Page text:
Civil Action No. 2008-10843-PBS.
January 21, 2010
Steve W. Berman, Barbara Mahoney, Sean R. Matt, Hagens Berman Sobol Shapiro LLP, Seattle, WA, Danny Chou, Owen Clements, Erik Rapoport, Attorney's Office, San Francisco, CA, Jeffrey D. Friedman, Hagens Berman Sobol Shapiro LLP, Berkeley, CA, Edward Notargiacomo, Thomas M. Sobol, Hagens Berman Sobol Shapiro LLP, Cambridge, MA, James L. Ward, Jr., Richardson, Patrick, Westbrook Brickman, L.L.C., Pleasant, SC, for Plaintiff.
James P. Bennett, Lori A. Schechter, Morrison Foerster LLP, San Francisco, CA, John A. Kiernan Bonner, Kiernan, Boston, MA, Trebach Crociata, LLP, for Defendant.
MEMORANDUM AND ORDER ON McKESSON'S EMERGENCY MOTION FOR LEAVE TO TAKE ADDITIONAL DEPOSITIONS (# 86)
Discovery in this case along with two other cases, C.A. 2008-10900-PBS and C.A. 2008-11349-PBS, has been ongoing and is scheduled to be completed by February 19, 2010. Counsel have agreed that the defendant may take thirty depositions in total in the three cases, thereby being within the limit prescribed by Rule 30(a)(2)(A)(I), Fed.R.Civ.P. McKesson seeks leave of Court to take an additional eleven depositions which would bring the total for the three cases to fortyone. The plaintiffs oppose allowing more than thirty.
McKesson has set forth the reasons why it needs an additional nine depositions; it seeks permission to take the additional two in case the need arises between now and February 19th although at this point, it does not know whether it will need to depose two additional persons, and if so, who those persons are.
For starters, the Court will not grant leave to depose two additional persons without any showing of a demonstrable need to do so. In the absence of an agreement between the parties, to secure leave to depose more than ten persons in a case, the party seeking the additional depositions must specify who is to be deposed and the reasons why their testimony is necessary.
As to the other nine additional depositions, McKesson has set forth the reasons why it needs the depositions, and the plaintiffs have argued why, in their view, McKesson does not need them. Without going into detail, the Court's view is that the defendant has probably set forth adequate reasons, although the reasons are stronger for some proposed deponents than others.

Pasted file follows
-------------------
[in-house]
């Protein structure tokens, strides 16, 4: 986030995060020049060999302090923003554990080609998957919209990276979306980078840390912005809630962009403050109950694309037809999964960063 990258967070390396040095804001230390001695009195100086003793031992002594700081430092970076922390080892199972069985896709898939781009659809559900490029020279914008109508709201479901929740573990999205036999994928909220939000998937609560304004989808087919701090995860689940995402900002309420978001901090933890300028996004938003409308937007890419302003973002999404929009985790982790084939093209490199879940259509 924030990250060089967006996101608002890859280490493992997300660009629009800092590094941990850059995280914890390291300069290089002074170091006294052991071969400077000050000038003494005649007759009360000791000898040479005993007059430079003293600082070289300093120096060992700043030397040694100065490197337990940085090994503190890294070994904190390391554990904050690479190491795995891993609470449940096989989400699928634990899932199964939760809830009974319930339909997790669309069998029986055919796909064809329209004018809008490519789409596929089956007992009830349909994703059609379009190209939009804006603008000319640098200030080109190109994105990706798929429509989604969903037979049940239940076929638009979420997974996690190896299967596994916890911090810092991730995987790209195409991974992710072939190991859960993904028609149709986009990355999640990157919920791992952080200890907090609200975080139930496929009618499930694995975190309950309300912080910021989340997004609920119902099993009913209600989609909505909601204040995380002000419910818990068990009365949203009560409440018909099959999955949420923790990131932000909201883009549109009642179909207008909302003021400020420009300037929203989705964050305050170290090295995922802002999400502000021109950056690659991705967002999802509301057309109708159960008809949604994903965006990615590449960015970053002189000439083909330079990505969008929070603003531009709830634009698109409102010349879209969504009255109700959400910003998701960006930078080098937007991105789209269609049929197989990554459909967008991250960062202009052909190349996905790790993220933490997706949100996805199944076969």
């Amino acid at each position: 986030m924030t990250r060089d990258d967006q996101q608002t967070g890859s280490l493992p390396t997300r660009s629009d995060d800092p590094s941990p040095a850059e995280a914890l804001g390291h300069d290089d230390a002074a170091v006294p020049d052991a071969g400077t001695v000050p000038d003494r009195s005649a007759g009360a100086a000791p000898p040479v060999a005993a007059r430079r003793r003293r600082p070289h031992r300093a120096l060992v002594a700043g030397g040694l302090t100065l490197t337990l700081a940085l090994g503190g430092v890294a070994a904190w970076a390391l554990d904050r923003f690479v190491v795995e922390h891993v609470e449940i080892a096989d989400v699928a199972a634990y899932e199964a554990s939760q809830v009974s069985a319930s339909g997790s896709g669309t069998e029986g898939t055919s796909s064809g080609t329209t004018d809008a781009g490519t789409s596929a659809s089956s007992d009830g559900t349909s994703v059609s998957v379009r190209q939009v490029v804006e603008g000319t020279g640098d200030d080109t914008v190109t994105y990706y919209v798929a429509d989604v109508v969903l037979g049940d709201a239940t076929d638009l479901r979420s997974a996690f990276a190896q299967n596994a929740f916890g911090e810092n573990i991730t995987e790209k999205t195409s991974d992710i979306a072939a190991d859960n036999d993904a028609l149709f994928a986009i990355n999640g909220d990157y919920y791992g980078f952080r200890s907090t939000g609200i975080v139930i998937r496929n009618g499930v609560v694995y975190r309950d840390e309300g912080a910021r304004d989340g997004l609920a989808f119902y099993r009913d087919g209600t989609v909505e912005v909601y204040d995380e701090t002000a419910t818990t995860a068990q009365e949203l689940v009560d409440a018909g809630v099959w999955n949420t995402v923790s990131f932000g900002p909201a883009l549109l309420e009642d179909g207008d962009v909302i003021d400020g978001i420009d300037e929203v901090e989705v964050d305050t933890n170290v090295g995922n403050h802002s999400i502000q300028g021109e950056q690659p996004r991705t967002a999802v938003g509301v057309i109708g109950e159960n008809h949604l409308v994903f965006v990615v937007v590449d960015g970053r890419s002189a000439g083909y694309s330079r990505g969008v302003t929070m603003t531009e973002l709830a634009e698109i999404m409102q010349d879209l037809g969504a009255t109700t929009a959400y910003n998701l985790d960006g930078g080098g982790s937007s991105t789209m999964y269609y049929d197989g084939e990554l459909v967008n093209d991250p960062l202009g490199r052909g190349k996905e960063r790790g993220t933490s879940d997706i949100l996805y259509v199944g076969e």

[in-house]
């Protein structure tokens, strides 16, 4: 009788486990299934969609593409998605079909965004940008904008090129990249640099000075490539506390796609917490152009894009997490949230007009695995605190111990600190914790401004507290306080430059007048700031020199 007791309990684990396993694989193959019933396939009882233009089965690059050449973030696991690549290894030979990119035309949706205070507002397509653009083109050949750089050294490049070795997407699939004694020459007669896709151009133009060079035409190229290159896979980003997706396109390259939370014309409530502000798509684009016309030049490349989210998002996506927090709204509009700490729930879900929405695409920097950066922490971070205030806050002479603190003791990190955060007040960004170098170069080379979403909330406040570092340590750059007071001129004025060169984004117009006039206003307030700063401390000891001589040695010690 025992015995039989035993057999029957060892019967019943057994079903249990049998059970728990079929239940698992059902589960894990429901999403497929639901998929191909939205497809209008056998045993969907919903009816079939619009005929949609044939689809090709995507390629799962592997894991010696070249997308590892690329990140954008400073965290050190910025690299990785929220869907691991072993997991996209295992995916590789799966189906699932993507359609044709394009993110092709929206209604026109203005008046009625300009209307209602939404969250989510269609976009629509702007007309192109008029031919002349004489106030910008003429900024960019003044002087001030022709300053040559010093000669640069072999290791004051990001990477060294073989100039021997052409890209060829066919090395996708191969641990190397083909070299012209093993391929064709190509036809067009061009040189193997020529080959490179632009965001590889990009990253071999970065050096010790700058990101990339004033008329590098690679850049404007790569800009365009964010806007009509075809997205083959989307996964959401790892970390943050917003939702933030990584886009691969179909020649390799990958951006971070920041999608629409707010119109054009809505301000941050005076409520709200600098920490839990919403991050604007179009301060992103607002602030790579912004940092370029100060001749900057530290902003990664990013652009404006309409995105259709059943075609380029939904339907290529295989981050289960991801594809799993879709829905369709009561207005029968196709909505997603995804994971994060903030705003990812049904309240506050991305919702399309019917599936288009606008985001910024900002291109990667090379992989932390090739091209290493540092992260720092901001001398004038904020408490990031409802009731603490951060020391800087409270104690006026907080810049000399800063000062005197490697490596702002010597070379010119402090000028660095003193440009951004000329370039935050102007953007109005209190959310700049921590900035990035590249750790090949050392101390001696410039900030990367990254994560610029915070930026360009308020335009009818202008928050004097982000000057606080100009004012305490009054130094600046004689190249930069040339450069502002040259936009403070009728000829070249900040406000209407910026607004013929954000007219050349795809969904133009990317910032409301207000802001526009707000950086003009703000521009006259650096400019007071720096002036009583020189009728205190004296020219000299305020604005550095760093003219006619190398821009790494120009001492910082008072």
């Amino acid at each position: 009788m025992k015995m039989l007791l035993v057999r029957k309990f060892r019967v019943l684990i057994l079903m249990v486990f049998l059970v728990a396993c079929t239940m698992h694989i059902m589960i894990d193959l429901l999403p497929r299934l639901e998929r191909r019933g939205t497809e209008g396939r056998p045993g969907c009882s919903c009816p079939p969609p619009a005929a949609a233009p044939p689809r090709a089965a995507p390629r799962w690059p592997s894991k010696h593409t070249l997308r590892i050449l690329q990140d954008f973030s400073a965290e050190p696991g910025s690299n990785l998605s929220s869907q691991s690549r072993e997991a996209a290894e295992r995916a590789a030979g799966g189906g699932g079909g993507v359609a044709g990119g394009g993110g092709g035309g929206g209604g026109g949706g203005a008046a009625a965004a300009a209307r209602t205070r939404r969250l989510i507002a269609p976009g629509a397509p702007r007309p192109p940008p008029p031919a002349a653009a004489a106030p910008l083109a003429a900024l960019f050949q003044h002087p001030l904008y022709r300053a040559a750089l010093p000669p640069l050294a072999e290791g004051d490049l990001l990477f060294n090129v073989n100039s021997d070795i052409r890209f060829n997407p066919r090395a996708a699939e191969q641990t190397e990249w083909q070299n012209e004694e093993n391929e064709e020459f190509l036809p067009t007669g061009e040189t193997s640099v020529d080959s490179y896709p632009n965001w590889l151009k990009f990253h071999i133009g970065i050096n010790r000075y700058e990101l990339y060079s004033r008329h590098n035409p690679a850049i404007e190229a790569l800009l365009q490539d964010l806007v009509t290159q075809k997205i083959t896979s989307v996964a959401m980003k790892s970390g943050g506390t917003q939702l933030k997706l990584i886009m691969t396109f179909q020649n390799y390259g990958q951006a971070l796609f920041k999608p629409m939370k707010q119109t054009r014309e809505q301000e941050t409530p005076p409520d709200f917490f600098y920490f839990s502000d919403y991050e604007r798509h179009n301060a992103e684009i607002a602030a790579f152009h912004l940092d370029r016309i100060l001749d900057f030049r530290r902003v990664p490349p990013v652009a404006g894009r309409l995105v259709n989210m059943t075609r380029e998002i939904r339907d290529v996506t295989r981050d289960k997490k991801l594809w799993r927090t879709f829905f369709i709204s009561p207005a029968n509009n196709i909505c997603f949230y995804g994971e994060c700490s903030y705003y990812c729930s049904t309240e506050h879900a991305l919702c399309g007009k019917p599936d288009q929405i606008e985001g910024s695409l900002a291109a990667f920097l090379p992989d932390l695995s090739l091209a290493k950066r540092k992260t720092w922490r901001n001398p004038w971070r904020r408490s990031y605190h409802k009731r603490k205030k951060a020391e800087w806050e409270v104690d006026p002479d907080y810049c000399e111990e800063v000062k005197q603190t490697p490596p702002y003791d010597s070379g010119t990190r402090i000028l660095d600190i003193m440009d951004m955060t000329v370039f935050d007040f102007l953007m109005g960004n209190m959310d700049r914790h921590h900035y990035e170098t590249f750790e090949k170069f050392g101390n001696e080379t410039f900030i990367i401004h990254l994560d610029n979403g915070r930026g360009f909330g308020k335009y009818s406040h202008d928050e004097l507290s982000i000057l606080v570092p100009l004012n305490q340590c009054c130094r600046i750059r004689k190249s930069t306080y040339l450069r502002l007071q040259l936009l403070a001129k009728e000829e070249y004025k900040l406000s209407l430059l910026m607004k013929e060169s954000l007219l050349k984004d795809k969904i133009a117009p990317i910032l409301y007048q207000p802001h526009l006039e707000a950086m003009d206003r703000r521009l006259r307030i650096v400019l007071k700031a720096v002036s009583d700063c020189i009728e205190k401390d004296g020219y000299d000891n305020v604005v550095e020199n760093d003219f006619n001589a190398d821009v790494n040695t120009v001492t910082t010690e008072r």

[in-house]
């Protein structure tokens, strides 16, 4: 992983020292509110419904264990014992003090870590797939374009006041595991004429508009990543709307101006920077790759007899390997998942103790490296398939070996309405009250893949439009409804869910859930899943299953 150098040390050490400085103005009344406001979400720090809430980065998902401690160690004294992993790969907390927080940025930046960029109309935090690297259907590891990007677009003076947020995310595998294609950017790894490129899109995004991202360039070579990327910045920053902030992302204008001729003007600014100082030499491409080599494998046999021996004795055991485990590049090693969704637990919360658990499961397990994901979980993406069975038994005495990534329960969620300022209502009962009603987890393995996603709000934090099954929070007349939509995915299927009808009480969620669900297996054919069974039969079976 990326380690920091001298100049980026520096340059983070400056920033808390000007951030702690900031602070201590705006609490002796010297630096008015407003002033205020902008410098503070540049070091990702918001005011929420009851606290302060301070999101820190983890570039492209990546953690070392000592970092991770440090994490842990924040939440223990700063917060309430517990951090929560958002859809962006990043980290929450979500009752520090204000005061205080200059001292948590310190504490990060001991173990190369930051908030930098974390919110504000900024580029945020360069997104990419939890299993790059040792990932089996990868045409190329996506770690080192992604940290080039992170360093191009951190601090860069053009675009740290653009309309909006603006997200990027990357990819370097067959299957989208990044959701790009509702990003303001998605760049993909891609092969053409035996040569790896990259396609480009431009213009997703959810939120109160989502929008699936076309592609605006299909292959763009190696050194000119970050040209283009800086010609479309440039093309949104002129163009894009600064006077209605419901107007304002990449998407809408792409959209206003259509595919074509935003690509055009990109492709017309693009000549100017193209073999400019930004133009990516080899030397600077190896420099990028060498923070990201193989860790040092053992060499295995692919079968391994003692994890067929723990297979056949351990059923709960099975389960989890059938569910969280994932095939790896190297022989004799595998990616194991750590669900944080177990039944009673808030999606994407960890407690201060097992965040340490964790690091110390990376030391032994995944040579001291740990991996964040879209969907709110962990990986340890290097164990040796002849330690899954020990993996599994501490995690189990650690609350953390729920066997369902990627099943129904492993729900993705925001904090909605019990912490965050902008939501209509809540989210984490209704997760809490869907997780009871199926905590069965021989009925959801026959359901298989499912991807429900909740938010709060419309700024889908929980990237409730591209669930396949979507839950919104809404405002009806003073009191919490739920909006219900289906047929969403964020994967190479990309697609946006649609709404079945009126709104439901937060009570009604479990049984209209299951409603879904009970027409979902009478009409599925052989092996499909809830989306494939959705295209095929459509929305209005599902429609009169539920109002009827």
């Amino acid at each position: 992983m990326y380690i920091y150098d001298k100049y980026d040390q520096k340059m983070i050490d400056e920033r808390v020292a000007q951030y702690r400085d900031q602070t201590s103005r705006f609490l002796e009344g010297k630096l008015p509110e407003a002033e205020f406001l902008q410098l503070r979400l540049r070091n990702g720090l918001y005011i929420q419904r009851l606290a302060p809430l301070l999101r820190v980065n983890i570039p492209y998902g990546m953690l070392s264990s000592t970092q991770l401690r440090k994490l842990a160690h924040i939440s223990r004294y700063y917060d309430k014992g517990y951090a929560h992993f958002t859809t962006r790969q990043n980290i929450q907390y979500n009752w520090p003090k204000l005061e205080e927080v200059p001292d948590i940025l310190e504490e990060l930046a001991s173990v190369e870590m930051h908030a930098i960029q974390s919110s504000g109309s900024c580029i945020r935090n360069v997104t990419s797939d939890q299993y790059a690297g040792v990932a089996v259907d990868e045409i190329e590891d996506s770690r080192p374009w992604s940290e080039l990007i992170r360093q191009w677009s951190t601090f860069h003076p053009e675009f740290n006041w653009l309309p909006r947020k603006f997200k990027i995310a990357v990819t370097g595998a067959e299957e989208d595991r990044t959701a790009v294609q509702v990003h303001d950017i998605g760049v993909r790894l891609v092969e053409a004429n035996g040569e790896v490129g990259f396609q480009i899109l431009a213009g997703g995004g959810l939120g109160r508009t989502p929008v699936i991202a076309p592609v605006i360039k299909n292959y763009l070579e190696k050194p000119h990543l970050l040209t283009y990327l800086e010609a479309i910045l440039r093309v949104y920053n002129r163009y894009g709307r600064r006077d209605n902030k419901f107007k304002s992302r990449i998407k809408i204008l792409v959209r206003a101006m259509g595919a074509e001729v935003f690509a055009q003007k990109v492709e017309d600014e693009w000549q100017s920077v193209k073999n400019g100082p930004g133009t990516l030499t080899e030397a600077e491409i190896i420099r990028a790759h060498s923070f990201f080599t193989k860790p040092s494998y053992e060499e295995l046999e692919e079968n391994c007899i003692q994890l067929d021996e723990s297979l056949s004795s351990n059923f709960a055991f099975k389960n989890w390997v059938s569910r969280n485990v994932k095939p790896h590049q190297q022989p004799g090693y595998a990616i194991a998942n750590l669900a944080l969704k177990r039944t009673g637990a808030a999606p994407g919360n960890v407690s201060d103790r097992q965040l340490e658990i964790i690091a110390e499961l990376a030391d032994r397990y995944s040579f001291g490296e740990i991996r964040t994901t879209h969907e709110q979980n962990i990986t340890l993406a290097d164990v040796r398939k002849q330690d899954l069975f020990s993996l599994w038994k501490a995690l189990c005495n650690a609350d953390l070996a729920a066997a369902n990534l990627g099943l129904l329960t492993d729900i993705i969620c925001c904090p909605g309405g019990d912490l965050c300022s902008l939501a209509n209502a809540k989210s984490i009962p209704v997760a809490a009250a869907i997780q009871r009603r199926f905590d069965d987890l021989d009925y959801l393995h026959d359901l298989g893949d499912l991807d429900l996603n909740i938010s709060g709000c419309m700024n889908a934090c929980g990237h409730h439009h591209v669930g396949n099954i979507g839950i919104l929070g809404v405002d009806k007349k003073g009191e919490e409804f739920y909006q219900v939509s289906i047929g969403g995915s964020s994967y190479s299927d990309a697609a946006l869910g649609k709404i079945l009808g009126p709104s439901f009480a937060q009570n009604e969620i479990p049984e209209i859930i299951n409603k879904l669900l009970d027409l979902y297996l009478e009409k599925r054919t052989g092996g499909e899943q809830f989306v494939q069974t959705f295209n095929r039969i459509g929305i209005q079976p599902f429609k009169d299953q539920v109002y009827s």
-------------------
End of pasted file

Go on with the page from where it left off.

Plaintiffs are correct that the purpose of the limitation in the rule is to force counsel to think long and hard about who they want to depose and to depose only those who are really important, so as to stay within the limit set by the rule. It is also true that courts should not freely grant relief from the limits without a showing of need.
That being said, the Court does not believe that it is appropriate for a court to secondguess the need for additional depositions if counsel has a good-faith basis for seeking them and has made a prima facie showing that they are necessary. Counsel know the case far better than the court, and counsel's judgment about what it needed is entitled to a good deal of deference. What is at stake in this litigation in monetary terms is quite substantial. Further, in our adversarial system, opposing counsel is not always the best judge of the other party's needs in litigation.
So as with many legal issues, a balance must be struck between upholding the limitations of the rule and the reasons for those limitations on the one hand and counsel's judgment as to the needs of his or her case on the other. That balance is best struck by allowing the additional depositions but building in a deterrent to counsel not to take any depositions as to which the need is weaker.
The manner in which the Court strikes the balance is as follows: the defendant may take the nine additional depositions, but if it chooses to take more than five, the defendant shall pay the reasonable costs, including attorney's fees, incurred by the plaintiffs with respect to the additional four depositions. These costs will include the cost of plaintiffs' counsel's travel to and from the place of the deposition, the attorney time in preparing for and attending the depositions, and the cost of a transcript for plaintiffs' counsel.
Since counsel reported that at least one of the claims in the case is pursuant to a fee-shifting statute, if the plaintiffs prevail on such a claim, they may well recover the cost of all depositions which defendant will have taken in the case.
Accordingly, it is ORDERED that McKesson's Emergency Motion for Leave to Take Additional Depositions (# 86) be, and the same hereby is, ALLOWED to the following extent. The defendant may take nine additional depositions in the three cases, but if the defendant takes more than five additional depositions, it shall reimburse plaintiffs counsel for the reasonable costs, including attorney's fees, incurred by plaintiffs' counsel in connection with each such deposition above the five detailed, supra. It is FURTHER ORDERED that McKesson's Emergency Motion for Leave to Take Additional Depositions (# 86) be, and the same hereby is, otherwise DENIED.